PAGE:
He was quite a distance up a steep hillside, so the two-leggeds (humans) below were not tempted to get closer, especially as a park ranger had arrived on scene to monitor the situation.
The second time I saw Grizzly bears was a mother with two cubs in Yellowstone. That viewing was much more stressful for the bears. She was crossing the highway that runs out of the park on the east side. The road was being repaired a few miles in and construction trucks had been hauling ass around a blind curve where she and her cubs appeared out of the woods.
A Bear Jam of lookie-lous quickly gathered, our car included.
Bear Jams, where people stop their cars by the side of the road to catch a glimpse of a bear in the woods, do not bring out the best in some humans. There are always one or two selfish people who insist on getting too close. I’ve seen them edge forward, double park, try to cut in, get in the wrong lane, and generally act like children insisting on their turn at the expense of everyone’s safety, including the bear.
In this Bear Jam, we were far enough behind to observe two cars that had stopped directly in front of the mother bear, one idiot had gotten out to take better pictures. He and and a couple of other cars were blocking her safe exit to the woods on the other side of the highway.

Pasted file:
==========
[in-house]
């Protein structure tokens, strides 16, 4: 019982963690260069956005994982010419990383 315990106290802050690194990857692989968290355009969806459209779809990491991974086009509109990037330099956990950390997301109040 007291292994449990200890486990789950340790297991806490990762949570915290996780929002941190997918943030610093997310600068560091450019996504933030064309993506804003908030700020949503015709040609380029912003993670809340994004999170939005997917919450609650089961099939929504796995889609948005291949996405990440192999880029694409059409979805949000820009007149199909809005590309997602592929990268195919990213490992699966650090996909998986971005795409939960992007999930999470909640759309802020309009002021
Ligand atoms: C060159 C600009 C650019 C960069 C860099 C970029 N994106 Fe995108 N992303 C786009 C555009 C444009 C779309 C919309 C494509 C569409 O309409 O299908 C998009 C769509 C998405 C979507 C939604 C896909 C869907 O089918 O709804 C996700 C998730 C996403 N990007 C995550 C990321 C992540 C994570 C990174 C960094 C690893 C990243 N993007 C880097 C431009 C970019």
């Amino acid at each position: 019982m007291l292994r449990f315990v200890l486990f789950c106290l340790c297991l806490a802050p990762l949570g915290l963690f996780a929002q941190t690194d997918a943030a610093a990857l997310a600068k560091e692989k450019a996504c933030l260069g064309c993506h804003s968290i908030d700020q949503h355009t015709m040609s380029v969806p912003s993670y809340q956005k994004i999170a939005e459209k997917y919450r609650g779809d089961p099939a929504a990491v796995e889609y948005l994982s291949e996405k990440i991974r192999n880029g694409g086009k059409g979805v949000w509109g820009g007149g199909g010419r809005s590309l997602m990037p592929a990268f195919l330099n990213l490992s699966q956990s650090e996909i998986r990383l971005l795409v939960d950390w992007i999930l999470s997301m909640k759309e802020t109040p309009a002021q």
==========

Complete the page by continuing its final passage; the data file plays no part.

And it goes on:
She was confused and running along the road, in the middle of the traffic lane with one cub, while the other stayed behind.
All I could think was how I wished she and her cubs had stayed up in the mountains, far away from the road. I knew that if a logging or construction truck came around the corner, it would kill the bears in an instant, leaving the other as an orphan.
Not to mention the people in the cars lining the road were at risk as well, should a large truck try to swerve to miss a bear. This is the kind of scenario that must keep park rangers up at night.
Fortunately, no trucks came and the mother bear and one cub made it across, they paused while the second cub joined them after a frantic scrambly sprint across the road. In a true Wild Kingdom happy ending moment (my favorite kind), all three disappeared into the relative safety of the woods.